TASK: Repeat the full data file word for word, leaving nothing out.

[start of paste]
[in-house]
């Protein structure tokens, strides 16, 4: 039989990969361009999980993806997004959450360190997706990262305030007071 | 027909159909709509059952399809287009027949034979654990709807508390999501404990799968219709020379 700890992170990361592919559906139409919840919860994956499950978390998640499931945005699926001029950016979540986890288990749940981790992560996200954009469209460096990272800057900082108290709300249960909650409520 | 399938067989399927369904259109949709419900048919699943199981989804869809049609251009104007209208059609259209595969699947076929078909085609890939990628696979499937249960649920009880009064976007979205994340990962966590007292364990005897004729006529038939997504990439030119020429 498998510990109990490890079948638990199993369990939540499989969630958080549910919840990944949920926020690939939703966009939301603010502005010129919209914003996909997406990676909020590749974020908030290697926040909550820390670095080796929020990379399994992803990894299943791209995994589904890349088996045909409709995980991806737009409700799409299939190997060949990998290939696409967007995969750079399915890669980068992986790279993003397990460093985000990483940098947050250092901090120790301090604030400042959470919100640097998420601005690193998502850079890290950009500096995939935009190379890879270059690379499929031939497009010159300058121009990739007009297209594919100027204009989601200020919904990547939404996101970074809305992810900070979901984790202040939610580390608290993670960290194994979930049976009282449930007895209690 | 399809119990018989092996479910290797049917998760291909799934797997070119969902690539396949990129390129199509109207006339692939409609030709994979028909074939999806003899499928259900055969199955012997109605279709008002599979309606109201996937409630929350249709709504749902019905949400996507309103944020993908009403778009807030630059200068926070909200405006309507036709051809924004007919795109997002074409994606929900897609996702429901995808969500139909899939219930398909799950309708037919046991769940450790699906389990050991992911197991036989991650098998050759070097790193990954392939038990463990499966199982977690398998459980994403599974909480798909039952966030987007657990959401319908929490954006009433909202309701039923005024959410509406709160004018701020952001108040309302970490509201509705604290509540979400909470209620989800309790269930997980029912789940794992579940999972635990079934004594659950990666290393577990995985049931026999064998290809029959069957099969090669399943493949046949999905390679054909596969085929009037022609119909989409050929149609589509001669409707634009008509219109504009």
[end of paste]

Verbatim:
[in-house]
């Protein structure tokens, strides 16, 4: 039989990969361009999980993806997004959450360190997706990262305030007071 | 027909159909709509059952399809287009027949034979654990709807508390999501404990799968219709020379 700890992170990361592919559906139409919840919860994956499950978390998640499931945005699926001029950016979540986890288990749940981790992560996200954009469209460096990272800057900082108290709300249960909650409520 | 399938067989399927369904259109949709419900048919699943199981989804869809049609251009104007209208059609259209595969699947076929078909085609890939990628696979499937249960649920009880009064976007979205994340990962966590007292364990005897004729006529038939997504990439030119020429 498998510990109990490890079948638990199993369990939540499989969630958080549910919840990944949920926020690939939703966009939301603010502005010129919209914003996909997406990676909020590749974020908030290697926040909550820390670095080796929020990379399994992803990894299943791209995994589904890349088996045909409709995980991806737009409700799409299939190997060949990998290939696409967007995969750079399915890669980068992986790279993003397990460093985000990483940098947050250092901090120790301090604030400042959470919100640097998420601005690193998502850079890290950009500096995939935009190379890879270059690379499929031939497009010159300058121009990739007009297209594919100027204009989601200020919904990547939404996101970074809305992810900070979901984790202040939610580390608290993670960290194994979930049976009282449930007895209690 | 399809119990018989092996479910290797049917998760291909799934797997070119969902690539396949990129390129199509109207006339692939409609030709994979028909074939999806003899499928259900055969199955012997109605279709008002599979309606109201996937409630929350249709709504749902019905949400996507309103944020993908009403778009807030630059200068926070909200405006309507036709051809924004007919795109997002074409994606929900897609996702429901995808969500139909899939219930398909799950309708037919046991769940450790699906389990050991992911197991036989991650098998050759070097790193990954392939038990463990499966199982977690398998459980994403599974909480798909039952966030987007657990959401319908929490954006009433909202309701039923005024959410509406709160004018701020952001108040309302970490509201509705604290509540979400909470209620989800309790269930997980029912789940794992579940999972635990079934004594659950990666290393577990995985049931026999064998290809029959069957099969090669399943493949046949999905390679054909596969085929009037022609119909989409050929149609589509001669409707634009008509219109504009």